Green agenda stories
I remain a committed environmentalist, although one with a dilemma as technology and environment are often at odds. However, I think the agenda has moved on - we now embrace greener technologies in ways we didn't a decade ago.
I was heavily involved with organisations like 350 and 1010, but the agenda has moved on. A climate change denier now sits in the World's most powerful political role.
I look forward to working more with green and ethical companies in a World where environment is currently playing second fiddle to financial concerns, but where many younger, fresher companies are finding new solutions.
PR ethics are a hotly debated subject, but. like SEO. the industry has moved on.
I was laughed at when I set up my first consultancy. 'ethical PR' business, Zed PR. Ethical PR was seen as an oxymoron. Today, ethics are firmly on the agenda. Some of the worst offenders have been relegated to history. And with them, blogs about their misdemeanours.
It's really important that PR understands its relationship to SEO and other digital disciplines. But SEO content is far from enduring, and specialists work day and night to keep things up to date. So blogs relating to SEO advice have been removed simply because good advice in 2009 is unlikely to be good advice now- this may well be freshened up with new ones going forward.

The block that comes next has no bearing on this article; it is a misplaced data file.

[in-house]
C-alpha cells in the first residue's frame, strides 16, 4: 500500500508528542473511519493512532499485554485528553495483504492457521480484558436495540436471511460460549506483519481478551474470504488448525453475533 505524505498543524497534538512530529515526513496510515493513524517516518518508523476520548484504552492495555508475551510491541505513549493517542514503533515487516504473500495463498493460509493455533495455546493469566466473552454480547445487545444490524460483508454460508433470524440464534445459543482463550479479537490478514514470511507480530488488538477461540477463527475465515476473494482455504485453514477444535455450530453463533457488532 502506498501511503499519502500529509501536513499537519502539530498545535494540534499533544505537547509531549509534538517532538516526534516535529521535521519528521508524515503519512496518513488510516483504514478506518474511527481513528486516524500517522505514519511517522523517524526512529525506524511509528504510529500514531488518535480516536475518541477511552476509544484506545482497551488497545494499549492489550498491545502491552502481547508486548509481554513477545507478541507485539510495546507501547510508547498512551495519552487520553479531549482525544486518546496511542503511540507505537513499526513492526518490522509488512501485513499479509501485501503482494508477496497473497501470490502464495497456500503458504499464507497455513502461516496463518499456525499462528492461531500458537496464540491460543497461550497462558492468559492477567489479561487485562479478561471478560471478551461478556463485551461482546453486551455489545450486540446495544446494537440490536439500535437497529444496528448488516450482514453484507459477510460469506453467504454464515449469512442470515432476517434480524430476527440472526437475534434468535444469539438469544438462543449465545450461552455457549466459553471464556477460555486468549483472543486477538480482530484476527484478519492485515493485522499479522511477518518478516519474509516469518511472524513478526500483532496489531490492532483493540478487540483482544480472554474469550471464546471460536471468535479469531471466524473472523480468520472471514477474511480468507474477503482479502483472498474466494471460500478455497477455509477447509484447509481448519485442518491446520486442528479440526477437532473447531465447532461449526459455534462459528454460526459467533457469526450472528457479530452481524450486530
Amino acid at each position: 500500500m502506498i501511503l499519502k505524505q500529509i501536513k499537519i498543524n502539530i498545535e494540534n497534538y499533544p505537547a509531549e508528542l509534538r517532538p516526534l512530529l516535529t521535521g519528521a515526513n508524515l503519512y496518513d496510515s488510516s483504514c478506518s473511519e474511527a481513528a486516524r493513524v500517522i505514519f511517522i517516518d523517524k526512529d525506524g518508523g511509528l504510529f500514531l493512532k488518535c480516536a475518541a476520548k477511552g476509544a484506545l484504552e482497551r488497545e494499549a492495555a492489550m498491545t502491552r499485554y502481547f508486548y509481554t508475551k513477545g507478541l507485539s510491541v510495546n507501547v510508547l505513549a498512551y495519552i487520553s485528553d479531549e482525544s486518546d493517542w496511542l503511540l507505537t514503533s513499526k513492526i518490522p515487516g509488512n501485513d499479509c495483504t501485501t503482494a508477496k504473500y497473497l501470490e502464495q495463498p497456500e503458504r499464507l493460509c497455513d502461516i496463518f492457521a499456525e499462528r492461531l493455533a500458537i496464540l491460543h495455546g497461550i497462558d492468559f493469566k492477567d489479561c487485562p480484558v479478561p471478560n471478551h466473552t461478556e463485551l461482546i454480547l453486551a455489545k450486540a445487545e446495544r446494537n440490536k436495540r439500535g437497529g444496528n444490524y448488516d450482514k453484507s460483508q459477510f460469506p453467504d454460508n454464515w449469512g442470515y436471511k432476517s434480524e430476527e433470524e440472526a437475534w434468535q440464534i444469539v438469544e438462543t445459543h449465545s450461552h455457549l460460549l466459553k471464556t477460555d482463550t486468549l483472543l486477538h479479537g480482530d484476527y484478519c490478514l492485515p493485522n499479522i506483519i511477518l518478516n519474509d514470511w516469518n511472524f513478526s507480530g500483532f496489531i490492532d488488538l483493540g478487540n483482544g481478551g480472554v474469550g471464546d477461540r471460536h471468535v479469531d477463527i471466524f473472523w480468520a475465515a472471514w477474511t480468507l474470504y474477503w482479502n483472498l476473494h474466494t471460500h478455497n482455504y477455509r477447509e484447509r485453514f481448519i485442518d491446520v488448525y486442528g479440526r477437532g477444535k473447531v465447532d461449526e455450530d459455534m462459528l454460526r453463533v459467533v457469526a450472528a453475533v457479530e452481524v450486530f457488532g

Airline's have to get it right - and as they sometimes struggle to communicate positively on the ground with customers, it's probably only surprising that we don't see more criticism. Indeed, any poor handling of situations can cost them dear.
In 2010, an Icelandic volcano, Eyjafjallajökull, erupted. grounding thousands. I took the time to examine the customer responses of airlines including BA, Delta, BMI and EasyJet. I imagine they learned from the experience, and I'm sure they will provide plenty of future blogs, just because they are so public, and it's tough to get it right.
I still feel that the Internet Manifesto has value, but the Guardian says it better.
My support for Article 19 stemmed from my desire to support media colleagues, as well as feeding my interest in human rights. However, the content doesn't need to be on my blog, but I'll continue to suoport them and to share their source reports in social spaces. As net neutrality becomes an issue, and freedom of expression becomes increasingly threatened, their role is more vital than ever.
So keep an eye out for occasions like World Press Freedom Day and its ilk going forward.
The passing of journalist Guy Kewney and Yandex founder Ilya Segalovich were significant to me, Guy because I'd worked with him and Ilya because I'd interviewed him and loved his thoughts on the direction of the web. The blogs were too dated to keep.
I did, howvere keep a generic blog on grief in social spaces.
I loved working with the team at startup ipadio when it launched. We had exciting recordings up mountains, from polar expeditions, from Greenpeace out at sea - the news as it happened. Those stories are no longer on the public site, so it makes no sense to keep them live here.